to the big question about metaphysics that he is really after there,
      and the answer he comes up with, framed at the very heart of the book,
      turns out to be all about these things:

      Imagination.
      Time.

      What these two things have to do with knowledge and freedom.

      And why knowledge, and freedom, are, when it comes right down to it,
      the product of our finitude.

      Why it is that, without finitude, there could be no knowledge, no
      freedom, no imagination, and no Being, in time, for us.

      How is that for an heretical interpretation?

      Hb3g

      --- In existlist@yahoogroups.com, "bhvwd" <v.valleywestdental@...>
      wrote:
      >
      > Ah, decovney, you must converse with Hb32O. See if you can find a
      way
      > to legetimise fairy tails. Herman knows the ancient tails of Thor and
      > perhaps Odin. I would like to know how they relate to
      existentialism.
      > Pray tell. Bill
      >





      [Non-text portions of this message have been removed]
    • Herman B. Triplegood
      Yes! That s the spirit right there! I get that from The Gita too. What stands out there is Arjuna s angst facing the imminent battle. That queasy feeling of
      Message 2 of 7 , Oct 7, 2008
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        Yes! That's the spirit right there! I get that from The Gita too.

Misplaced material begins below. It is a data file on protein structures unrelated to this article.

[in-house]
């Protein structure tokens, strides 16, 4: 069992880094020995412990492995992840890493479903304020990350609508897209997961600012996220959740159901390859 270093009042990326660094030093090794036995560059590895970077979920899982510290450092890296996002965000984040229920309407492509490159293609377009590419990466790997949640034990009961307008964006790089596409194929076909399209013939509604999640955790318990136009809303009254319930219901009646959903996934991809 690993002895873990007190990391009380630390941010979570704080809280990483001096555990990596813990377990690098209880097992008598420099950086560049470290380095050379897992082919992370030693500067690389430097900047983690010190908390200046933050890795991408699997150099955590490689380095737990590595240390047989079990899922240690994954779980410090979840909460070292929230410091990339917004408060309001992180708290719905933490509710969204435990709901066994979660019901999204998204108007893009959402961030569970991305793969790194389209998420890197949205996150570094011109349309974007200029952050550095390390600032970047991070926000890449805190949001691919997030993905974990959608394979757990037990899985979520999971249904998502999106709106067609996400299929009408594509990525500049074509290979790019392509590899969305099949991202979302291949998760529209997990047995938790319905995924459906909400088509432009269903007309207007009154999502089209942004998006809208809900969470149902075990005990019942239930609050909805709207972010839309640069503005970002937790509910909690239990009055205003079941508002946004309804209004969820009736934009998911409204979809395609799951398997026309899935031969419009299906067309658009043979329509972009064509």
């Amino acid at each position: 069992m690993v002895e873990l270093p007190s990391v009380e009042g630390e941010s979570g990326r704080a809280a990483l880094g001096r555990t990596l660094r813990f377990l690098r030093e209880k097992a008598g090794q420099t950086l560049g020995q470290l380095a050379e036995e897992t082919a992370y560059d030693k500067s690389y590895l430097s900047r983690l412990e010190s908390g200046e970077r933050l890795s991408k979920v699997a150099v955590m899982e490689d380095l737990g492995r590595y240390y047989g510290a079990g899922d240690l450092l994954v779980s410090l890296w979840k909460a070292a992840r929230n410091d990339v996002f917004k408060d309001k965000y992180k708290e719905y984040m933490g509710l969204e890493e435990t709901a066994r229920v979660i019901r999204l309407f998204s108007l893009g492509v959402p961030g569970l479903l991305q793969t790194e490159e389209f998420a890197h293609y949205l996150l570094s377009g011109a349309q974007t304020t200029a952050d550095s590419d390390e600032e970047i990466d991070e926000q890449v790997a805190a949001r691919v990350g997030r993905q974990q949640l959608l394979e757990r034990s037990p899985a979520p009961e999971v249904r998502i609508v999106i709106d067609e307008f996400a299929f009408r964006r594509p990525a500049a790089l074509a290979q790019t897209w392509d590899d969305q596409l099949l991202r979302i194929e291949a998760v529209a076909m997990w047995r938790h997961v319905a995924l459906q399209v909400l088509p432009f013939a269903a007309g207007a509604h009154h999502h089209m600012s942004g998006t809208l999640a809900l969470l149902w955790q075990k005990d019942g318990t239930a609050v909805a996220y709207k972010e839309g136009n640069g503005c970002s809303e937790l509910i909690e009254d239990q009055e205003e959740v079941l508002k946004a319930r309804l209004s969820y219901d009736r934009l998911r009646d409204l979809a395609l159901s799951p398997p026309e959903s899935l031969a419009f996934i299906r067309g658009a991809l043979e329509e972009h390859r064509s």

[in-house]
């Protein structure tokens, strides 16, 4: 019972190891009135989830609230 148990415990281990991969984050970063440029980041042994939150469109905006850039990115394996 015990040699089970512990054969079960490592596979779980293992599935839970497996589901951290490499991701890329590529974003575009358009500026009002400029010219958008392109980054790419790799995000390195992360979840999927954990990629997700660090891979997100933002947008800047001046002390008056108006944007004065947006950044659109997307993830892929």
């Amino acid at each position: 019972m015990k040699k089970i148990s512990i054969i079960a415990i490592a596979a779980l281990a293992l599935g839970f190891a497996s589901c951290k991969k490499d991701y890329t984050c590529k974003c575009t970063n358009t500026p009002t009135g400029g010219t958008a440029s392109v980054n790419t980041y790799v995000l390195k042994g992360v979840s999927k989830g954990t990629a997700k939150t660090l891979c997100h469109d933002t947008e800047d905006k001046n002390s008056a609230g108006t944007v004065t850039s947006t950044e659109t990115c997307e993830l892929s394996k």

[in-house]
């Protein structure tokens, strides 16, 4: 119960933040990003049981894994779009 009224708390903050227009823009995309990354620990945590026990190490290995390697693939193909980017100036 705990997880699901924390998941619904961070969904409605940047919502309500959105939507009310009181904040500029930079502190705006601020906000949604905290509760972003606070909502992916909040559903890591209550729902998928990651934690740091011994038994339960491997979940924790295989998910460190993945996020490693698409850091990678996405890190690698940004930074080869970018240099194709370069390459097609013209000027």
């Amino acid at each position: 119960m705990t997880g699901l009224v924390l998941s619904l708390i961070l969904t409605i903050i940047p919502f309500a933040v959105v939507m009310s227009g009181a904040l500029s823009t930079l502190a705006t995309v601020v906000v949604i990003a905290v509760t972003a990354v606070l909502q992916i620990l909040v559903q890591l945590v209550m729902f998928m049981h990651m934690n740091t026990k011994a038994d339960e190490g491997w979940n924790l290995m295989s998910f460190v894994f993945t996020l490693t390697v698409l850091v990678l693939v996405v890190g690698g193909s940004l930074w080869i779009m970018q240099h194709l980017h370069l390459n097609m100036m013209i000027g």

What stands out there is Arjuna's angst facing the imminent battle.
        That queasy feeling of uneasy mortality. Remember Krshna. Yes. But do
        not forget Arjuna. Arjuna is the HUMAN in the story. The HUMAN.
        That's what the Gita is REALLY all about.

        Consider this. We ask questions. Right? Why? Why do we ask questions?
        Okay. One could say the answer to that is to get the answers. Of
        course it is! Silly!

        But that is not really what I have in mind. What I have in mind is
        the one thing that makes asking a question, any question, even
        possible in the first place. That has to be, always, not yet, having
        the answer. That has to be, always already, being finite.

        That has to be what Socrates is putting his finger on in the Apology
        when he says that human wisdom, sophon anthropon, is relatively
        worthless when compared to divine wisdom. It has to be what
        Socrates "ironically" means when he concludes that he must be wise
        because he recognizes that he knows, fundamentally, nothing. Nothing
        at all!

        But how can that be? What is up with that? To know that we don't
        know, means, that we already understand something about what we don't
        know. Or ... what we have FORGOTTEN. Or jneed to remember.

        This isn't the caricaturized skepticism that we think it is. Hell! We
        don't even comprehend skepticism! How could we? We just don't get
        Socrates when we think we have handily dismissed what he said by
        pointing out, pedantically, I might add, that what he just said is
        logically inconsistent. Give me a break!

        What Socrates is really saying is basically what I have brought up,
        from time to time, with Socrates in mind.

        What do we know? Okay. Alot. So what? How interesting is that anyway?